Lessons Learned from Santa Barbara Spill As the presidential hopefuls debate the pros and cons of offshore drilling, natives of Santa Barbara, California remember the huge spill of 1969. Many say that disaster was the catalyst for the U.S. environmental movement.

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Lessons Learned from Santa Barbara Spill

Lessons Learned from Santa Barbara Spill

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As the presidential hopefuls debate the pros and cons of offshore drilling, natives of Santa Barbara, California remember the huge spill of 1969. Many say that disaster was the catalyst for the U.S. environmental movement.

The oil spill of 1969 helped prompt the environmental movement. Courtesy of Bob Sollen, The Environmental Defense Center hide caption

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Courtesy of Bob Sollen, The Environmental Defense Center


Long time residents of Santa Barbara, California still remember a huge oil spill caused by offshore drilling. It tarred their beaches nearly 40 years ago. Many say that disaster inspired the country's environmental movement. NPR's Mandalit Del Barco reports.

MANDALIT DEL BARCO: In January of 1969, Union Oil Company workers were drilling 3,000 feet below the ocean floor from an offshore drilling platform stationed six miles off of Santa Barbara's coast. When underwater pipes ruptured, the blow out spewed more than three million gallons of crude oil. The spill killed marine animals and blackened beaches.

(Soundbite of ocean)

BRACO: We're standing on the shoreline at Santa Barbara with Charlie Eckberg, an environmental activist, and Charlie, you were here in 1969 when this spill occurred.

Mr. CHARLIE ECKBERG (Environmental Activist): The ocean at my door turned black with oil and then you had the dead and the dying animals that were having to be picked up.

BARCO: They were right here on the beach?

Mr. ECKBERG: Right here on the beach. And the birds that were not yet dead, there was such an effort, an outpouring, in trying to try to save them but we couldn't.

BARCO: I saw pictures of them and they were just covered with…

Mr. ECKBERG: Covered with this black tar.

BARCO: Eckberg says that oil clogged up blowholes of dolphins, causing them to suffocate and wash up on shore with sea lions. The clean-up effort took months and cost millions of dollars, with workers trying in vain to sop up the mess with straw. Many say the disaster galvanized activists and students to create the modern environmental movement. It even inspired the first Earth Day the following year.

Ms. LINDA KROP (Attorney, Environmental Defense Center, Santa Barbara): The 1969 oil spill definitely had a huge impact, not just on environmental awareness and public response to oil and gas development, but it actually led to almost all of the environmental laws that we know today.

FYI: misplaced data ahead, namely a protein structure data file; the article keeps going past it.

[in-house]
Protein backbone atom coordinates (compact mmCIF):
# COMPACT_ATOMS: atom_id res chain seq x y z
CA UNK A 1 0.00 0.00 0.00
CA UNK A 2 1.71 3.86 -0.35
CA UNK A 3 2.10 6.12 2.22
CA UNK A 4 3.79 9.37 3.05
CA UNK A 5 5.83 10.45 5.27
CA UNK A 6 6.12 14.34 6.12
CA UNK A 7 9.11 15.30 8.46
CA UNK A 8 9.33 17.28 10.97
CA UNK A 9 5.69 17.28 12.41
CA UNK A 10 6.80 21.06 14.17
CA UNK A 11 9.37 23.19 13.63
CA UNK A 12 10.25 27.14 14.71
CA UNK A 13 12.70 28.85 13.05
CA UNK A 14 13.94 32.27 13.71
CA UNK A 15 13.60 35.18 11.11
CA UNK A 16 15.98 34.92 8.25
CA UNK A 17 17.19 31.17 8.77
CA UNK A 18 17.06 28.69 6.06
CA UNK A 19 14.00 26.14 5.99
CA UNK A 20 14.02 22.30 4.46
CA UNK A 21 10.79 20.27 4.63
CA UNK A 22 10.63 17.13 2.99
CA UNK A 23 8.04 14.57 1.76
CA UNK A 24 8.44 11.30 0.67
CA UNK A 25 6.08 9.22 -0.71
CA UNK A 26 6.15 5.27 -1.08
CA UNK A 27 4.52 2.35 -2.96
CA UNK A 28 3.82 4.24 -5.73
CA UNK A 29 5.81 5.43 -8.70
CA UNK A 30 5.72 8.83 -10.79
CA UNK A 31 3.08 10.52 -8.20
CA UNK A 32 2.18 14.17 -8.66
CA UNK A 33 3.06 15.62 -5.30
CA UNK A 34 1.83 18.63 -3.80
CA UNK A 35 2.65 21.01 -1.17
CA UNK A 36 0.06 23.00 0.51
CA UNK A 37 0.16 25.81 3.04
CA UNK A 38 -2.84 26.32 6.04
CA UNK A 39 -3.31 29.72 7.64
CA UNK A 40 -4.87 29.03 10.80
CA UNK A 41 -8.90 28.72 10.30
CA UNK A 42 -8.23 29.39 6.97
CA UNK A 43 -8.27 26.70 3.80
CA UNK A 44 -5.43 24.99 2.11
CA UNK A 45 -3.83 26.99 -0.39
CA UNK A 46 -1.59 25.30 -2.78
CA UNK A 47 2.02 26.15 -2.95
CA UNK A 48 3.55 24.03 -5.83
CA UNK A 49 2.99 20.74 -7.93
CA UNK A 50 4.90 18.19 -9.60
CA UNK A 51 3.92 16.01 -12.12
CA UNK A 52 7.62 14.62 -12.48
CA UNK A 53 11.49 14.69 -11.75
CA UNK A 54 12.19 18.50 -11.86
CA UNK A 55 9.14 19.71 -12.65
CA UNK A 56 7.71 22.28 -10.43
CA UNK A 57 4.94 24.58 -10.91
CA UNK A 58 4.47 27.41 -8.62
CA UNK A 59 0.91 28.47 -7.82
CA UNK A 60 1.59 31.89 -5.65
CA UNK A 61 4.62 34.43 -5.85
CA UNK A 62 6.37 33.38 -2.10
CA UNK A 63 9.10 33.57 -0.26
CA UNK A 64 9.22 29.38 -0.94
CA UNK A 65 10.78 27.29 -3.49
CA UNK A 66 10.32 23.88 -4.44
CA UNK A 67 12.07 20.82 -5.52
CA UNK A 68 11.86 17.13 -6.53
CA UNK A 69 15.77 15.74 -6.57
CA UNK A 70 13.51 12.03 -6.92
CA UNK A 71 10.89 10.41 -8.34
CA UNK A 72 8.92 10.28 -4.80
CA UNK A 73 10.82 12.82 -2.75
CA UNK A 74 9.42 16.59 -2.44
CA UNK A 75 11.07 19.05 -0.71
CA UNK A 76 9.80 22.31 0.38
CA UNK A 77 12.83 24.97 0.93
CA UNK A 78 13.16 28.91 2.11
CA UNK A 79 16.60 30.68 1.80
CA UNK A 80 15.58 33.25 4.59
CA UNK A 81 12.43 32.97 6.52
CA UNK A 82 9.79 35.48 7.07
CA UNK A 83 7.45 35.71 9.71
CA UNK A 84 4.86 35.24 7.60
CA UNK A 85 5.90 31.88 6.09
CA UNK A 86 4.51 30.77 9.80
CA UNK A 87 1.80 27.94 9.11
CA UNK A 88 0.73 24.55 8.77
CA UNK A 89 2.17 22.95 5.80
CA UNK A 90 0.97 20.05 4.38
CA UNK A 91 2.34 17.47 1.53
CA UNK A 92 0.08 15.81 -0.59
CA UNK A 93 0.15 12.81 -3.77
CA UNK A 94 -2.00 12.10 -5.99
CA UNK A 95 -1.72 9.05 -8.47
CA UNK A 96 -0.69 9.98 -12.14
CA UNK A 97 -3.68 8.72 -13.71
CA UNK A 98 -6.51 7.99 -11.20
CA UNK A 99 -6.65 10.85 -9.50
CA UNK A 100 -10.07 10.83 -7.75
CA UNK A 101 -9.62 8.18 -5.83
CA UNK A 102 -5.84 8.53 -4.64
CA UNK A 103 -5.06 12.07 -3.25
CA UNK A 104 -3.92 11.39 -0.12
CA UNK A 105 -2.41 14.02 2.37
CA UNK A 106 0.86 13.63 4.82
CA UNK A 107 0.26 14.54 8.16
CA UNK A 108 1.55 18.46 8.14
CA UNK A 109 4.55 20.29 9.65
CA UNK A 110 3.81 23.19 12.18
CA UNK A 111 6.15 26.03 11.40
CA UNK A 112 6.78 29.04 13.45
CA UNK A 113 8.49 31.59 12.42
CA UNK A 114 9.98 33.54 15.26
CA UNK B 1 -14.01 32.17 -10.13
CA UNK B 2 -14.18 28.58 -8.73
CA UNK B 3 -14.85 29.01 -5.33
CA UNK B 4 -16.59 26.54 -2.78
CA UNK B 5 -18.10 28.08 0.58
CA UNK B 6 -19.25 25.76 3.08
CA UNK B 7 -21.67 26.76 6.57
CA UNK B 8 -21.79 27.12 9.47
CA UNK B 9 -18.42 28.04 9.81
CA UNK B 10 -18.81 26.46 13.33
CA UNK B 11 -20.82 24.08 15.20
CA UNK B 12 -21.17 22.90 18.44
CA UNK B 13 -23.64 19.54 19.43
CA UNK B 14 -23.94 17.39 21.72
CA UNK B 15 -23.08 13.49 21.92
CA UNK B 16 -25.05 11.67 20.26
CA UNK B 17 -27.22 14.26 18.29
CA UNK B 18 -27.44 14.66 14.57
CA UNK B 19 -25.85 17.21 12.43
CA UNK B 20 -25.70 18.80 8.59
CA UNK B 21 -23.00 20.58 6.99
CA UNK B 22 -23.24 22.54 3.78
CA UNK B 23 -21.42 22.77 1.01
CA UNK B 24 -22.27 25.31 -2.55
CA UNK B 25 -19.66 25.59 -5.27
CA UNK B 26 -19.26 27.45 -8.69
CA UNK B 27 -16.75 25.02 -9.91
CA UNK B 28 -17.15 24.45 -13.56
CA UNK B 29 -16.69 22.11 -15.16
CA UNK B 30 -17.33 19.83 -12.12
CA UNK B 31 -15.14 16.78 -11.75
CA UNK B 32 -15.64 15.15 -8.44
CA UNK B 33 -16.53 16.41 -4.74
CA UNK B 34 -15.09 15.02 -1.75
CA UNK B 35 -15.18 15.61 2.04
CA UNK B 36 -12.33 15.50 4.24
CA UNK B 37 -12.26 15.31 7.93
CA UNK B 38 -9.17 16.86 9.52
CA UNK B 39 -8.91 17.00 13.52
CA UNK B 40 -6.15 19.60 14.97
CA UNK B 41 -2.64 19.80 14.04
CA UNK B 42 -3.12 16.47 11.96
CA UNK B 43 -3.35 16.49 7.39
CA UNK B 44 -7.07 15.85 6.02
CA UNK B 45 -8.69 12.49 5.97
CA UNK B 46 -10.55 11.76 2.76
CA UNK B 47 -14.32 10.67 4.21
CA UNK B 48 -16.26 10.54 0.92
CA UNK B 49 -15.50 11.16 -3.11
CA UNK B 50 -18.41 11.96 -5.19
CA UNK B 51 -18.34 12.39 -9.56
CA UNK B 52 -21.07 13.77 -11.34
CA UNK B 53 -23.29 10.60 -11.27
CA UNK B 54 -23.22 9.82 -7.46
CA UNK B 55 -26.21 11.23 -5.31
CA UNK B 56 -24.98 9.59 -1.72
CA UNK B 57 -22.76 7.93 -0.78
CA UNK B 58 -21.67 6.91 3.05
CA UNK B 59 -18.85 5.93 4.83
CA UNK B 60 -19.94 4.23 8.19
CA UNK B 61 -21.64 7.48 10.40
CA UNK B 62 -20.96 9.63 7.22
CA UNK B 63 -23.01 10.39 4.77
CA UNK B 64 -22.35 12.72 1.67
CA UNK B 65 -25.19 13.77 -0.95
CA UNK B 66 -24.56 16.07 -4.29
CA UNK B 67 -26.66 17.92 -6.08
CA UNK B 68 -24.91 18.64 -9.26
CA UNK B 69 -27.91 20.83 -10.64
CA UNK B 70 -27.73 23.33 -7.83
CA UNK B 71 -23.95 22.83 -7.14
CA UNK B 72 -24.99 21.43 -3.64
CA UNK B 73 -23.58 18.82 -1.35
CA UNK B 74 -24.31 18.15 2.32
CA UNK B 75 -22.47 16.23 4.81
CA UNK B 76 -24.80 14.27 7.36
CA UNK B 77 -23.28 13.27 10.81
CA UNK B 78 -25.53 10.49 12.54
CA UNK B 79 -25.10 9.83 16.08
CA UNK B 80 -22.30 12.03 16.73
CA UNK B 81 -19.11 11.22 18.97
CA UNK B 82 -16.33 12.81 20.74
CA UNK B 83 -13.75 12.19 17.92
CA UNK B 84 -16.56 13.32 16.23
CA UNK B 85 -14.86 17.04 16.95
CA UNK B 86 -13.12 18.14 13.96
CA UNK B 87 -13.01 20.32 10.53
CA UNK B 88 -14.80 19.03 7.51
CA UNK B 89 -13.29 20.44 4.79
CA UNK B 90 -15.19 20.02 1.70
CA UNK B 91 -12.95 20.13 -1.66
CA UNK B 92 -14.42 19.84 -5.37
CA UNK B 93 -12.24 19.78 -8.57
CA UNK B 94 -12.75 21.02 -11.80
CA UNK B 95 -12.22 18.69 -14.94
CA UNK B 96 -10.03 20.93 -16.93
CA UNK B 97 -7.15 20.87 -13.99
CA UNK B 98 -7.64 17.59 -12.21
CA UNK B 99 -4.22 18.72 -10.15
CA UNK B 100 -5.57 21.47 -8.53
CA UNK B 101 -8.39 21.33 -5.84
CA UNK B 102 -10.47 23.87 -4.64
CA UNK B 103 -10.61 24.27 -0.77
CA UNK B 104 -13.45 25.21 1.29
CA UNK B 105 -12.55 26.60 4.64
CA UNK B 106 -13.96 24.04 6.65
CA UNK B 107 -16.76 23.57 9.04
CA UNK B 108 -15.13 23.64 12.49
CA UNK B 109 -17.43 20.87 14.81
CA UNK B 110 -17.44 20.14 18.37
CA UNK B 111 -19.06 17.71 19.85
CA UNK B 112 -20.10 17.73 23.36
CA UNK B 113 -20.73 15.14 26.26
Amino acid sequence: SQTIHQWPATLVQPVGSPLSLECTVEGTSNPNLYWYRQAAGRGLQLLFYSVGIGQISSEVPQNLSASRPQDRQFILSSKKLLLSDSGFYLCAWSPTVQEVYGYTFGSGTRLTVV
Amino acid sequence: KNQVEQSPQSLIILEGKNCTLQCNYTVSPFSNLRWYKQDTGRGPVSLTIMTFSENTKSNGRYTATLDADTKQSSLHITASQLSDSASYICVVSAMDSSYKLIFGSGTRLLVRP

BARCO: Linda Krop is the lead attorney for the Environmental Defense Center in Santa Barbara.

Ms. KROP: By January, 1970, we had the National Environmental Policy Act passed by Congress and signed by President Nixon saying, wow, federal agencies look before you approve some kind of activity from a private applicant or even a federal agency. You have to consider what the impacts would be and is it possible to avoid them? Well, we take that all for granted now.

Mr. TUPPER HALL (Spokesman, Western States Petroleum Association): Californians should be confident that every caution is being made to ensure that there are no more 1969s.

BARCO: Tupper Hall is a spokesman for the Western States Petroleum Association, whose members include major oil companies. He says the Santa Barbara oil spill was a wake-up call for the oil industry as well.

Mr. HALL: It was a certainly a terrible accident, an accident that profoundly changed the way the oil and natural gas industry viewed its responsibilities when operating in the marine environment. And it has led to an explosion of technology that makes that activity, in our view, far less prone to accidents.

BARCO: Hall says since 1969 there have been only eight 850 barrels of crude oil spilled from accidents by offshore drilling in California. Compare that, he says, with the 100,000 barrels created in the state every day. There's long been a federal moratorium on any new offshore oil drilling and along the U.S. coast, in part because of the 1969 disaster. From this pier, you can look out and see these oil drilling platforms.

Mr. JOHN ABRAHAM POWELL (President, Get Oil Out!): You can see platform A from here.

BARCO: So they're still drilling for oil here?

Mr. POWELL: Of course, yeah. I mean, there's still oil here, so they're still drilling.

BARCO: John Abraham Powell looks out at the rusty oil platforms still offshore. There are 23 of them in federal and state waters in California. Powell was born two weeks after the 1969 spill. He's now the president of an environmental organization called GOO, Get Oil Out.

Mr. POWELL: People who are actively fighting pollution and polluters, but also the movement to try to figure out what's next. We're trying to figure out how to get over oil.

DEL BARCO: Powell says he's horrified by talk of lifting the moratorium on further offshore drilling.

Mr. POWELL: I would like to see us stop moving backwards. Drilling is yesterday and alternative energy is tomorrow.

DEL BARCO: He says he hopes that conservation is the most lasting lesson of the 1969 oil spill. Mandalit del Barco, NPR News, at the beach in Santa Barbara.

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